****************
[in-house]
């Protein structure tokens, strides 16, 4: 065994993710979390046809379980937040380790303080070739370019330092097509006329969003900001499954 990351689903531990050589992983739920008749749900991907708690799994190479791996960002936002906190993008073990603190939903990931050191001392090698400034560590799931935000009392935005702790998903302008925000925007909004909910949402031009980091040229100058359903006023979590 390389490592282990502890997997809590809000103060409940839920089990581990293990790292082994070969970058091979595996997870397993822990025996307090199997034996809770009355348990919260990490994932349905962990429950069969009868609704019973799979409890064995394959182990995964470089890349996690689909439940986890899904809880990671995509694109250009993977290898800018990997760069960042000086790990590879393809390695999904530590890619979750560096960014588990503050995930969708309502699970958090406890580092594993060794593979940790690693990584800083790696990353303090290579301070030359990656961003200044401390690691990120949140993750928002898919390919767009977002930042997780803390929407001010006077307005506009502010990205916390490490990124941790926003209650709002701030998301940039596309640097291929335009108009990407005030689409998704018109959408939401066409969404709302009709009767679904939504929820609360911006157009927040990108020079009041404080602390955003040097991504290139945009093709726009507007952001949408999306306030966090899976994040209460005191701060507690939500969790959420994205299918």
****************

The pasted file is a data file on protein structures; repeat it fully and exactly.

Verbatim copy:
[in-house]
């Protein structure tokens, strides 16, 4: 065994993710979390046809379980937040380790303080070739370019330092097509006329969003900001499954 990351689903531990050589992983739920008749749900991907708690799994190479791996960002936002906190993008073990603190939903990931050191001392090698400034560590799931935000009392935005702790998903302008925000925007909004909910949402031009980091040229100058359903006023979590 390389490592282990502890997997809590809000103060409940839920089990581990293990790292082994070969970058091979595996997870397993822990025996307090199997034996809770009355348990919260990490994932349905962990429950069969009868609704019973799979409890064995394959182990995964470089890349996690689909439940986890899904809880990671995509694109250009993977290898800018990997760069960042000086790990590879393809390695999904530590890619979750560096960014588990503050995930969708309502699970958090406890580092594993060794593979940790690693990584800083790696990353303090290579301070030359990656961003200044401390690691990120949140993750928002898919390919767009977002930042997780803390929407001010006077307005506009502010990205916390490490990124941790926003209650709002701030998301940039596309640097291929335009108009990407005030689409998704018109959408939401066409969404709302009709009767679904939504929820609360911006157009927040990108020079009041404080602390955003040097991504290139945009093709726009507007952001949408999306306030966090899976994040209460005191701060507690939500969790959420994205299918």